Designing an express service for a bus corridor in Santiago, Chile

In transit systems with high demand levels, the use of express bus services that serve only a subset of stops along certain routes would seem to be a promising alternative given the benefits they offer to both users and operators. For users, express buses mean improved service levels in the form of lower travel times due to fewer stops and higher between-stop speeds, while for system operators they enable demand to be met with fewer vehicles thanks to shorter bus cycles.
In this article we present a work aimed at designing an express service to operate over a given corridor in Santiago, Chile in conjunction to another one that would serve every bus stop on the corridor (i.e. an all stop service). To do so, we had access to origin destination trip matrices between bus stops during the morning peak, and the off peak periods. These matrices were used to construct diverse demand scenarios for the corridor based on our expectations of the change that the new express service would cause.
Based on the studied scenarios we propose two different express services, one for the peak hour and one for the rest of the day. Results suggest that implementing these services would reduce social costs when compared to a solution where the corridor is served by a single all stop line. Users that make long trips would be the most favoured from this decision. We also conclude that the longer the trips and the larger the demand, the higher the benefits obtained from operating an express service.

The effect of OD trip dispersion versus concentration in express service design

In public transit systems with high demand levels, the use of express bus services that serve only a subset of stops along certain routes would seem to be a promising alternative given the benefits they offer to both users and operators. In actual practice, express services in systems such as Transmilenio (Bogota, Colombia), Transantiago (Santiago, Chile), and Metro Rapid (Los Angeles, CA) have proven to be highly appealing. This raises the question about when express services are a reasonable option. Previous work has focused on how some characteristics of the demand structure of a corridor affects the benefits that express services can yield, showing that the load profile shape and the average trip length are crucial. This work presents some evidence that also the dispersion of the demand among different OD pairs (keeping the load profile and the total number of trips constant) affects the potential benefits of express services. As expected the more concentrated the demand into few OD pairs, the more cost savings that can be obtained. To answer this question we developed a methodology to generate OD matrices that share all relevant attributes but differ in variability among OD flows. Thirteen matrices were generated and their optimal sets of bus services with their respective frequencies were obtained. Using the coefficient of variation as a measure of matrix variability, we confirmed that more demand variability (i.e. more flow concentration) gives room to more express services and lower social costs.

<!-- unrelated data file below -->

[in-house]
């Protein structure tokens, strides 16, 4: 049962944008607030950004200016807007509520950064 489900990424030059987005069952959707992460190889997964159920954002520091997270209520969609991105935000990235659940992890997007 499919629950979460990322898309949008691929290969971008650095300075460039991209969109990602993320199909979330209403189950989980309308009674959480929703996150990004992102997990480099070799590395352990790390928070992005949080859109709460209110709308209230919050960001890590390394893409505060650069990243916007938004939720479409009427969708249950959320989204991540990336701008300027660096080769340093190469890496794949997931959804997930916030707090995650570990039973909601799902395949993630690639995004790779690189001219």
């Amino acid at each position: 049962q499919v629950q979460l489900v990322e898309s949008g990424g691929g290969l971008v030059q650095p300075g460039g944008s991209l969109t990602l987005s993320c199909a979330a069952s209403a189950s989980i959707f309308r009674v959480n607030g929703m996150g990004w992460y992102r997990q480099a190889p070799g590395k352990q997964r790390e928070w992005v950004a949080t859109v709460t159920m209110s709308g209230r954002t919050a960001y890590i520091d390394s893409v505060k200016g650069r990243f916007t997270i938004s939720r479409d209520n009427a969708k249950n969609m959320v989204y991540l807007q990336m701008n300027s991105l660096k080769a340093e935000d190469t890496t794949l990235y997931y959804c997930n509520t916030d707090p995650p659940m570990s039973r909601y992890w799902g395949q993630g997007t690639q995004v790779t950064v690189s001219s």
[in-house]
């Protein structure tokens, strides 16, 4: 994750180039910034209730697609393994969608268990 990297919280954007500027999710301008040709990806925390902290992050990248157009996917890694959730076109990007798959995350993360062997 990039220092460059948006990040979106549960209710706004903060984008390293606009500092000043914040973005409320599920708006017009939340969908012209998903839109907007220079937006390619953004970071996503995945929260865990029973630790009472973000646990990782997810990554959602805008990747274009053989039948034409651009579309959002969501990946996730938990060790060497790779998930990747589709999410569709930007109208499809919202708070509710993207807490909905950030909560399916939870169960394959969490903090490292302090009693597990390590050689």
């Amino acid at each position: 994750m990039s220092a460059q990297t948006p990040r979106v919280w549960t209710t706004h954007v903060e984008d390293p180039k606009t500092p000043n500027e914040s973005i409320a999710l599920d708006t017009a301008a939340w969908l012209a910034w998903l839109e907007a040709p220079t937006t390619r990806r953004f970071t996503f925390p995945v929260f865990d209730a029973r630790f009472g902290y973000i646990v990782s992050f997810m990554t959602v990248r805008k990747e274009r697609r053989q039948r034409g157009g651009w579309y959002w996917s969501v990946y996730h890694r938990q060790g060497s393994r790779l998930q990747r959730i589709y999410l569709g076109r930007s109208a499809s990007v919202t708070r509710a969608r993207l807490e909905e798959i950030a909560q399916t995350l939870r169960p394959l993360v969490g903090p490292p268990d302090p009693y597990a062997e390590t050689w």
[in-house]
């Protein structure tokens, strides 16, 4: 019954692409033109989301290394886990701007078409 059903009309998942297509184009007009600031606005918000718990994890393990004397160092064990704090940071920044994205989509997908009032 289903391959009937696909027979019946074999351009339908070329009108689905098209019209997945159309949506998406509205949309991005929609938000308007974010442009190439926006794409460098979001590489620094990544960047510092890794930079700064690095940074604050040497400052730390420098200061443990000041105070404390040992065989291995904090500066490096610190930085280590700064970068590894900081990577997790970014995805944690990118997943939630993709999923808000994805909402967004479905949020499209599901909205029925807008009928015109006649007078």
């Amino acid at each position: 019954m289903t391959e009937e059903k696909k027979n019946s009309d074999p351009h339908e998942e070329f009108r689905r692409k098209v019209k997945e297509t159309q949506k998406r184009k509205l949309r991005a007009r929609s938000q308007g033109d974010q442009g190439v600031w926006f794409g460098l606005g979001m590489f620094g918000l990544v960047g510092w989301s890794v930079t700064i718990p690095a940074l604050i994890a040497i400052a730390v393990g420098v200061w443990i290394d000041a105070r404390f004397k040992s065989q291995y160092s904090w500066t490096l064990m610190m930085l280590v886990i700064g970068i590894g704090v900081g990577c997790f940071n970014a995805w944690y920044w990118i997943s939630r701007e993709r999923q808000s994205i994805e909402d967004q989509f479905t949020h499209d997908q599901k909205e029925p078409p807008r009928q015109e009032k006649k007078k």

Design of limited-stop services for an urban bus corridor with capacity constraints

In high-demand bus networks, limited-stop services promise benefits for both users and operators, and have proven their attractiveness in systems such as Transmilenio (Bogota, Colombia) and Transantiago (Santiago, Chile). The design of these services involves defining their itinerary, frequency and vehicle size, yet despite the importance of these factors for the network’s efficiency, no published works appear to provide the tools for designing high-frequency unscheduled services on an urban bus corridor, minimizing social costs.

This paper presents an optimization approach that minimizes these costs in terms of wait time, in-vehicle travel time and operator cost. Various optimization models are formulated that can accommodate the operating characteristics of a bus corridor, given an origin–destination trip matrix and a set of services that are a priori attractive. The models then determine which of these services should be offered at what frequencies and with which type of vehicles. A case study in which the model is applied to a real-world case of a bus corridor in the city of Santiago, Chile, is presented and the results are analyzed. Finally, the model is used on two different demand scenarios establishing which type of services tend to be good candidates on each case and providing preliminary insights on the impact of some key parameters.